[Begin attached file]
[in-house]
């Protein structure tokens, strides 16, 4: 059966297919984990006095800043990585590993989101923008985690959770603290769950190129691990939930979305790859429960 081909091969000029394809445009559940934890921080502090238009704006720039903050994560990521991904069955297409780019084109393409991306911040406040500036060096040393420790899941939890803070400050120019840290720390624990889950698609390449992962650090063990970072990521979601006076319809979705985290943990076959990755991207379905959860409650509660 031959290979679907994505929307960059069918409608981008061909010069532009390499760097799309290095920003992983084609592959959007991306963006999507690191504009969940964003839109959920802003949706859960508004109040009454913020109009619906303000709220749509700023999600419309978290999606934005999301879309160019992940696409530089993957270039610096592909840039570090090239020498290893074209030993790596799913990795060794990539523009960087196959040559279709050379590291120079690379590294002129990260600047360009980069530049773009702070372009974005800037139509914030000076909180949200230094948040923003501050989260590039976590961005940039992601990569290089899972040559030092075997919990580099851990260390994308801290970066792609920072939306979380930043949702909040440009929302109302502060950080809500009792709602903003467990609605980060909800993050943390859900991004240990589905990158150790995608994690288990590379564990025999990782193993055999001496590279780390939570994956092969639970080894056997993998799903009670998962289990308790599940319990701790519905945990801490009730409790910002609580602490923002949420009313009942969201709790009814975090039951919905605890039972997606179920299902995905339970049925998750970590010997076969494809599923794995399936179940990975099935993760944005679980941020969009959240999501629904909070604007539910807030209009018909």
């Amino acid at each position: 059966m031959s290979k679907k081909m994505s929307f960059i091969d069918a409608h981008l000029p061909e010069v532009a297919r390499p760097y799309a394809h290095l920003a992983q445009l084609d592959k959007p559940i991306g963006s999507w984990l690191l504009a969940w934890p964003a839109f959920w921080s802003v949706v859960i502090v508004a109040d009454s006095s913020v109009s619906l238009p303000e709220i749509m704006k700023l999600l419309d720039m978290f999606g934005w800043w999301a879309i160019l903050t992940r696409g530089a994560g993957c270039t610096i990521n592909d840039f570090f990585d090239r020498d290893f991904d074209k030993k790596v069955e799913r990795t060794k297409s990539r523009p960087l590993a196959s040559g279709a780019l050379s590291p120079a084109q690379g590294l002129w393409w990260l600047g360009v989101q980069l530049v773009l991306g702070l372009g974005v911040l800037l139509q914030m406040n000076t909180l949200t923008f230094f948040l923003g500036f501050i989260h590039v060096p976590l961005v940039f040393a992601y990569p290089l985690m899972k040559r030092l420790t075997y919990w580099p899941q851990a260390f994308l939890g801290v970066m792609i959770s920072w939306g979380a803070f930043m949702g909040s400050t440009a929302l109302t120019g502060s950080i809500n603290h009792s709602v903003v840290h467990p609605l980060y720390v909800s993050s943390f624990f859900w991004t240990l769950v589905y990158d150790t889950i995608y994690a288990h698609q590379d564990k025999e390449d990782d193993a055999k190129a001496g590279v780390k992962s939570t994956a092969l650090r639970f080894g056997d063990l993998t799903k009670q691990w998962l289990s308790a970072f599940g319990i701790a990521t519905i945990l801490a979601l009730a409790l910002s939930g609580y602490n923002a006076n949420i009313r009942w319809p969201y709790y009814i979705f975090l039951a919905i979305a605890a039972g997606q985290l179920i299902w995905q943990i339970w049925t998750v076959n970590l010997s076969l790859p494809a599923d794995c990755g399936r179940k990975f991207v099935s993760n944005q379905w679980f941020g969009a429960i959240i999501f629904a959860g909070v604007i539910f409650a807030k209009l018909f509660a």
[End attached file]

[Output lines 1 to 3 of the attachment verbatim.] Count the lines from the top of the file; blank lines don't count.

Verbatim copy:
[in-house]
């Protein structure tokens, strides 16, 4: 059966297919984990006095800043990585590993989101923008985690959770603290769950190129691990939930979305790859429960 081909091969000029394809445009559940934890921080502090238009704006720039903050994560990521991904069955297409780019084109393409991306911040406040500036060096040393420790899941939890803070400050120019840290720390624990889950698609390449992962650090063990970072990521979601006076319809979705985290943990076959990755991207379905959860409650509660 031959290979679907994505929307960059069918409608981008061909010069532009390499760097799309290095920003992983084609592959959007991306963006999507690191504009969940964003839109959920802003949706859960508004109040009454913020109009619906303000709220749509700023999600419309978290999606934005999301879309160019992940696409530089993957270039610096592909840039570090090239020498290893074209030993790596799913990795060794990539523009960087196959040559279709050379590291120079690379590294002129990260600047360009980069530049773009702070372009974005800037139509914030000076909180949200230094948040923003501050989260590039976590961005940039992601990569290089899972040559030092075997919990580099851990260390994308801290970066792609920072939306979380930043949702909040440009929302109302502060950080809500009792709602903003467990609605980060909800993050943390859900991004240990589905990158150790995608994690288990590379564990025999990782193993055999001496590279780390939570994956092969639970080894056997993998799903009670998962289990308790599940319990701790519905945990801490009730409790910002609580602490923002949420009313009942969201709790009814975090039951919905605890039972997606179920299902995905339970049925998750970590010997076969494809599923794995399936179940990975099935993760944005679980941020969009959240999501629904909070604007539910807030209009018909």
């Amino acid at each position: 059966m031959s290979k679907k081909m994505s929307f960059i091969d069918a409608h981008l000029p061909e010069v532009a297919r390499p760097y799309a394809h290095l920003a992983q445009l084609d592959k959007p559940i991306g963006s999507w984990l690191l504009a969940w934890p964003a839109f959920w921080s802003v949706v859960i502090v508004a109040d009454s006095s913020v109009s619906l238009p303000e709220i749509m704006k700023l999600l419309d720039m978290f999606g934005w800043w999301a879309i160019l903050t992940r696409g530089a994560g993957c270039t610096i990521n592909d840039f570090f990585d090239r020498d290893f991904d074209k030993k790596v069955e799913r990795t060794k297409s990539r523009p960087l590993a196959s040559g279709a780019l050379s590291p120079a084109q690379g590294l002129w393409w990260l600047g360009v989101q980069l530049v773009l991306g702070l372009g974005v911040l800037l139509q914030m406040n000076t909180l949200t923008f230094f948040l923003g500036f501050i989260h590039v060096p976590l961005v940039f040393a992601y990569p290089l985690m899972k040559r030092l420790t075997y919990w580099p899941q851990a260390f994308l939890g801290v970066m792609i959770s920072w939306g979380a803070f930043m949702g909040s400050t440009a929302l109302t120019g502060s950080i809500n603290h009792s709602v903003v840290h467990p609605l980060y720390v909800s993050s943390f624990f859900w991004t240990l769950v589905y990158d150790t889950i995608y994690a288990h698609q590379d564990k025999e390449d990782d193993a055999k190129a001496g590279v780390k992962s939570t994956a092969l650090r639970f080894g056997d063990l993998t799903k009670q691990w998962l289990s308790a970072f599940g319990i701790a990521t519905i945990l801490a979601l009730a409790l910002s939930g609580y602490n923002a006076n949420i009313r009942w319809p969201y709790y009814i979705f975090l039951a919905i979305a605890a039972g997606q985290l179920i299902w995905q943990i339970w049925t998750v076959n970590l010997s076969l790859p494809a599923d794995c990755g399936r179940k990975f991207v099935s993760n944005q379905w679980f941020g969009a429960i959240i999501f629904a959860g909070v604007i539910f409650a807030k209009l018909f509660a």